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How to create good digital sponsorship activation


By Samantha Phelan

There’s a massive disconnect in the sponsorship space that you can observe across most activations that stems from an overall lack of understanding surrounding digital assets and valuation of digital properties.

Conference after conference will preach the value and importance of the digital space, showing you how multi-million dollar brands with robust teams of individuals and insights manage to pull together a flawless digital media activation.  You’ll see the millions of impressions, conversions that are sky high, and you’ll then be inspired to go back to work and try your best to replicate the activation, only to realize that you have one of three problems- or likely a combination of all three:

  1. You rely on external resources (or other team members) to help you understand your digital assets.
  2. You have no idea how to value digital assets.
  3. You don’t understand how to define success of a digital media activation beyond surface level metrics.

Let’s dive a little deeper into these, shall we?

Property Side

If a partner comes to you asking for exposure in the digital space with an overall objective of brand awareness, chances are most sponsorship coordinators have a general level of understanding to know what’s been performing well on their channels and then start the ideation process of integration from there. But very few sponsorship coordinators or management I’ve encountered on the property side truly understand how the algorithms are performing recently, or what types of digital integrations are best received by followers.  Therefore you ask a digital team member whose understanding of valuation and sponsorship fulfillment is limited, and they tell you what works for the property’s social channels but not necessarily what will work best for your partner.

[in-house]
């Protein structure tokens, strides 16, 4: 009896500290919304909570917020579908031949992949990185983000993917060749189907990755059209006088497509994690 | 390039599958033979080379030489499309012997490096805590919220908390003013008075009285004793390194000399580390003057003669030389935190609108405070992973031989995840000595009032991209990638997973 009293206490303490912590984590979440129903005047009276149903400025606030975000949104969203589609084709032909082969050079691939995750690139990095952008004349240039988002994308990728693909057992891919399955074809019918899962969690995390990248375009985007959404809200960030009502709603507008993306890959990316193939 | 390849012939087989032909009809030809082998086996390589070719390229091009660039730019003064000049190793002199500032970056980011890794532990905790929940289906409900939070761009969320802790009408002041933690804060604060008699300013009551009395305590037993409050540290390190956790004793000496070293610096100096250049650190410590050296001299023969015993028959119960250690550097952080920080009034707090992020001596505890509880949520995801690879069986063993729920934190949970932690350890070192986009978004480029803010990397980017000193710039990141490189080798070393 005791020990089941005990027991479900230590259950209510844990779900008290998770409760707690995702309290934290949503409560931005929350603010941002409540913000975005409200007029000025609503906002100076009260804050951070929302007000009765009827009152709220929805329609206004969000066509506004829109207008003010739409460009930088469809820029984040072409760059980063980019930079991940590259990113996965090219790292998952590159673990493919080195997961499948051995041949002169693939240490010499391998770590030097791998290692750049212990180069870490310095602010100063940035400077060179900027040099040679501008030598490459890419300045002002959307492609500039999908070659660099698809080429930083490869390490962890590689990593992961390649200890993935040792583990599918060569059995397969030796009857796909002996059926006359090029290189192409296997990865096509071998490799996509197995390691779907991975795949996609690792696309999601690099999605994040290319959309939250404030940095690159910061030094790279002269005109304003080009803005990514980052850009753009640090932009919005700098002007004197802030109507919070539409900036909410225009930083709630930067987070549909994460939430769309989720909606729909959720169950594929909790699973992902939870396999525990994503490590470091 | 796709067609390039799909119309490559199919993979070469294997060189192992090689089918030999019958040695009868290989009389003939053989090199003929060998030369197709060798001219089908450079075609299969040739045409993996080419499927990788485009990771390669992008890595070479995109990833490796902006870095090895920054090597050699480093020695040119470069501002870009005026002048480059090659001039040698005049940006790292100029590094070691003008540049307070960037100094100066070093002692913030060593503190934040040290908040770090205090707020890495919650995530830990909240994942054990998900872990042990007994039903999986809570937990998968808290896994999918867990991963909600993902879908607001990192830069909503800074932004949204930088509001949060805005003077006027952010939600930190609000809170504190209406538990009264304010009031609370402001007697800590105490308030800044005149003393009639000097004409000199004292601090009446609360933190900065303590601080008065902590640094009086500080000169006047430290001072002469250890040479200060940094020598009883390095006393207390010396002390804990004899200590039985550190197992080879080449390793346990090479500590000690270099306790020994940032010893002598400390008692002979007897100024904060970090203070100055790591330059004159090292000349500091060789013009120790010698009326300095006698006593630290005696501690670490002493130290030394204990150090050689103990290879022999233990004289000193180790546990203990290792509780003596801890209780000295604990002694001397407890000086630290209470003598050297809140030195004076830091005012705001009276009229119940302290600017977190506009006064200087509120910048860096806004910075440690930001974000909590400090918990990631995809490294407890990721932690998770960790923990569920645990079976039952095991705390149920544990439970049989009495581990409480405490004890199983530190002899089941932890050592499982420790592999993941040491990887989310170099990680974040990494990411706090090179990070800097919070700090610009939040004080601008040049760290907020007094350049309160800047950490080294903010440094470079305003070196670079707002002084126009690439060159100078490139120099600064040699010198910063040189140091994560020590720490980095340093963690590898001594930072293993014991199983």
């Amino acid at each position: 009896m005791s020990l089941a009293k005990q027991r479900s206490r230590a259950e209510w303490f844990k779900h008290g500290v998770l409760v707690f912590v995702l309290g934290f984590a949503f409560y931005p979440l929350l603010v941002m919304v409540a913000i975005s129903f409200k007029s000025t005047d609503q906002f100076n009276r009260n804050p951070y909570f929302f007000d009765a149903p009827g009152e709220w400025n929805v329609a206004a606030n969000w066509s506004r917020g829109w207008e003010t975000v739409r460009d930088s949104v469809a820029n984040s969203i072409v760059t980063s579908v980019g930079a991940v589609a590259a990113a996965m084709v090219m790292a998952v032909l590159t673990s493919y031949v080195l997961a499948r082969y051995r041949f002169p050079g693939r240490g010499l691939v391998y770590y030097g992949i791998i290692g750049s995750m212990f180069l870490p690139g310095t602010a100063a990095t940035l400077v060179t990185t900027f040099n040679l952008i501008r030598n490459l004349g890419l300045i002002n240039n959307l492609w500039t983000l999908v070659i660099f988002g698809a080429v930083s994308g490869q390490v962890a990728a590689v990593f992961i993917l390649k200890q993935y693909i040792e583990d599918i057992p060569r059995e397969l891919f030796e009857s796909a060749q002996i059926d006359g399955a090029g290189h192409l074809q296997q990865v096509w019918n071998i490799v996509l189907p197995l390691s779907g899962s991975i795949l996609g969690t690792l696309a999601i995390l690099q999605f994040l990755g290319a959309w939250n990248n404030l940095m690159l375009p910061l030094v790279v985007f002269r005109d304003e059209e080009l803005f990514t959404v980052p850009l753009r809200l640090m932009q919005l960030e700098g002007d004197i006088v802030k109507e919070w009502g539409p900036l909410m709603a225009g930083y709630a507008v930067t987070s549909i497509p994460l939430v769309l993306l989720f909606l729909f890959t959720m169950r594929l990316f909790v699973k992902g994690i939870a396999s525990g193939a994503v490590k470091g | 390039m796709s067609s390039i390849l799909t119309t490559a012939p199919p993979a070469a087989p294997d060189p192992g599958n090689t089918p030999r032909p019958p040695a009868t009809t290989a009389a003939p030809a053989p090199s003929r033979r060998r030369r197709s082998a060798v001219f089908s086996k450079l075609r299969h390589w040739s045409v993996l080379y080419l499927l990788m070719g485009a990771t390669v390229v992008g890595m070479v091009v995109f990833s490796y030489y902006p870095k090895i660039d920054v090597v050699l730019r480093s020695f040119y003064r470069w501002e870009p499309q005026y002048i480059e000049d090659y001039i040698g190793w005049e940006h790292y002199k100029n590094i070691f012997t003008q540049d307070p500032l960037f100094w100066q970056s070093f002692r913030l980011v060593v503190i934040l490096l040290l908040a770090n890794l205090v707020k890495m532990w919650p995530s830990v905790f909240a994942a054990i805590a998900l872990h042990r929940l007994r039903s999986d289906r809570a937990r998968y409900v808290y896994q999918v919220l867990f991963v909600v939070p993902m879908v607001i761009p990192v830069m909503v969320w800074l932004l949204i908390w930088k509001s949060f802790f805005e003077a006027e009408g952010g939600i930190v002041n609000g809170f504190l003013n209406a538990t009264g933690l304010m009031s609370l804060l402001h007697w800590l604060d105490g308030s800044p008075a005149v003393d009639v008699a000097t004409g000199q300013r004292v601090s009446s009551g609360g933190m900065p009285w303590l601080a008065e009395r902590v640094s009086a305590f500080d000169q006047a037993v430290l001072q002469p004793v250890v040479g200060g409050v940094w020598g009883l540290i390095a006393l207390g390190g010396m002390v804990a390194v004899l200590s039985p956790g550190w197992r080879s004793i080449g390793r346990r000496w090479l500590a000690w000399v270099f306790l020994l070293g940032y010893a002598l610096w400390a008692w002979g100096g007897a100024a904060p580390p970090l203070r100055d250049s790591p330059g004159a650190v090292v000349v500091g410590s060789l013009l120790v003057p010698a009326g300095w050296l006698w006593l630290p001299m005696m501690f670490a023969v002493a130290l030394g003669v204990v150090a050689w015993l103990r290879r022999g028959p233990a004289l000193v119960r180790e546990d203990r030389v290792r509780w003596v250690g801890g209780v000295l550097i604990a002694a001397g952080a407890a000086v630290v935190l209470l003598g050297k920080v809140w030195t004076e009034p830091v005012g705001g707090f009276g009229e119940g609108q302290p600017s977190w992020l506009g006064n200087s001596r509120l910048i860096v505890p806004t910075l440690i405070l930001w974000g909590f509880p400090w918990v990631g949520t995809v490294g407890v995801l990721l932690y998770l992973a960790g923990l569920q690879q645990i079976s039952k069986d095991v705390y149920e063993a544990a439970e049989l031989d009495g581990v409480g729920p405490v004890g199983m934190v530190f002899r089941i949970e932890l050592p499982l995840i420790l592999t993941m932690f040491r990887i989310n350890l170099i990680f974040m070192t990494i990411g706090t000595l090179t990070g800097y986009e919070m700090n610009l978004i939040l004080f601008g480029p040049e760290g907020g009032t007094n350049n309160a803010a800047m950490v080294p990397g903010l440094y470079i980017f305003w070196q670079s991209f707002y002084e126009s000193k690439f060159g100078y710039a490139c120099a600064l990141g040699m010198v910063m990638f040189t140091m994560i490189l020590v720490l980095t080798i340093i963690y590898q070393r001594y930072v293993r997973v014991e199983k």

A perfect example of this is sponsored lineups in sports teams. Lineups are traditionally one of the most sought after pieces of content on a sports team page. They communicate a heavily sought after piece of information that fans flock to before a game begins.  When a partner says they want brand awareness (otherwise known as wanting people to notice them), these line-up posts have been a go-to piece of content to sell partners because the metrics behind them speak for themselves. The problem with line-ups on brand awareness is not the metrics that come in return—it’s the recall rate of these types of partnerships. There are ways to provide better brand awareness now that actually deliver “consumed impressions” for a partner and their logo or brand messaging, as opposed to simply slapping a logo on a line-up graphic and hoping fans will feel any type of emotion or sentiment once they see it.  The digital space has evolved to be more dynamic, more creative, more visual, and yet we’re still delivering activations for partners that were successful 5 years ago.  That is about 4.5 years too long in the digital media space.